WR450 Serial Numbers, Flywheel torque, key failure
Posted February 12, 2003 - 05:18 PM
Posted February 12, 2003 - 05:20 PM
Posted February 13, 2003 - 01:03 AM
Posted February 13, 2003 - 03:58 AM
Posted February 13, 2003 - 04:25 AM
Your are correct. I mis-spoke, I should have said the force will be greater using a lube. Thanks
Posted February 13, 2003 - 04:42 AM
any reports of this happening to a yz?
Posted February 13, 2003 - 04:44 AM
...force will be greater using a lube.
That's what she said! Ahem..uh, sorry.
Posted February 13, 2003 - 05:13 AM
Posted February 13, 2003 - 06:29 AM
Torque is the most often used means to determine the amount of stretch a bolt or shaft undergoes to obtain the optimum holding force for whatever mechanism it is used for - because its easy. However, for certain kinds of critical equipment, torque is not used, measurement of bolt stretch is used because it is more accurate - torque readings can vary in accuracy depending on thread lubrication, corrosion, machined thread finish, washer types, etc. It may be that over-torqueing of the shaft nut is causing some flywheel taper fit distortion (I think Dutch is right). Yamaha would certainly recommend the key being replaced because it could have been stress-damaged by a possible poor-fitting flywheel. Lapping, or at least spot-checking would likely be necessary for any bike that had spun a flywheel because of the potential for shaft-fit damage. The poster who lapped his flywheel had a spin-failure as I recall (let me know if I'm wrong).
The real test of reliability (in my mind) is whether any of the retorqued bikes have experienced any failures.
Posted February 13, 2003 - 07:38 AM
Significant under torque on tubes/nuts or a flywheel/shaft is a failure mode for sure. Overt torque to a moderate level on either system should not be a problem, neither material low carbon thin tubing, or much thicker more robust masses such as the tapered shaft and the flywheel mating surface are not going to distort or stretch so much as to create any other problems with the flywheel/shaft relationship. Over torque to a very high level, and threads can slip/strip, the shaft could stretch causing misalignment of the tapered surfaces, though I feel this would require very high torque values. If threads on the nut or shaft are messed up enough two things can happen. If you are using a torque wrench (clicker type) you can under torque it if the bolt to shaft interference is greater that your torque value. If interference is less, the torque wrench will drive if home to the desired value, no more.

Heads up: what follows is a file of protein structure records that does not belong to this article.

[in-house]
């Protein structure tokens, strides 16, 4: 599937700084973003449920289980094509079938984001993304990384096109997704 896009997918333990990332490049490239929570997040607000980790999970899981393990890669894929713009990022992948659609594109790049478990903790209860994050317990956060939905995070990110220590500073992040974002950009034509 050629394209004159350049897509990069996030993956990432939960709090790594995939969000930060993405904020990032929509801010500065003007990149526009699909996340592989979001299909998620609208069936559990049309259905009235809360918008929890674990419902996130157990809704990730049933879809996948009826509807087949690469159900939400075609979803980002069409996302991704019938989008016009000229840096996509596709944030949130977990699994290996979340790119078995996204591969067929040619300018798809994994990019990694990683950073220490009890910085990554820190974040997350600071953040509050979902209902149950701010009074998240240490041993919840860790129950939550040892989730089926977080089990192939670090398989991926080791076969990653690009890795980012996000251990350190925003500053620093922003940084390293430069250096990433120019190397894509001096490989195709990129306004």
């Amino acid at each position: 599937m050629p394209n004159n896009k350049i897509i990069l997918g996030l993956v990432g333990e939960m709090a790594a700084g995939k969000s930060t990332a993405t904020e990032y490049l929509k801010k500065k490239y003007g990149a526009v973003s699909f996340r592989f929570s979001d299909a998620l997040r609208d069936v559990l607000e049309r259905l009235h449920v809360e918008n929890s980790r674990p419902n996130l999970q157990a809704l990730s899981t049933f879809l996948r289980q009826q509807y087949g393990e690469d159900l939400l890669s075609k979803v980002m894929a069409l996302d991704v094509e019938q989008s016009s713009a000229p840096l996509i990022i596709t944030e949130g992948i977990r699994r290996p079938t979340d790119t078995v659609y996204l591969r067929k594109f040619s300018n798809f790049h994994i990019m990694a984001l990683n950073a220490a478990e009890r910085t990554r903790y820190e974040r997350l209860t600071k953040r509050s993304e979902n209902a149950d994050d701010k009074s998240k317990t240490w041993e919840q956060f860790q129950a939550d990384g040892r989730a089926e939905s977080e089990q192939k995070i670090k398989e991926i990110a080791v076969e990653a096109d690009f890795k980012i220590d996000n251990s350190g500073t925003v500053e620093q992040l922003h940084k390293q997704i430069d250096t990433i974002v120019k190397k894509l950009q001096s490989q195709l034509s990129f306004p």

If you are using an air driven wrench any interference greater than your torque value you will under torque. Clicker wrenches and air wrenches set to the correct value cannot over torque regardless of how easily the nut/shaft threads can turn. It’s true that as you wrench up to torque you are pulling hopefully mating surfaces together. At some point the surfaces will not get any tighter as you continually increase torque, you will strip threads and or stretch the straight portion of the shaft. I plan to lap mine to fit the tapers if it isn’t a good surface to surface fit. I will torque to 47 minimum, and if I can find information on the shaft and nut that show they could be torqued higher with out damaging the threads I will torque higher by about 25 % of the difference.
Posted February 13, 2003 - 09:03 AM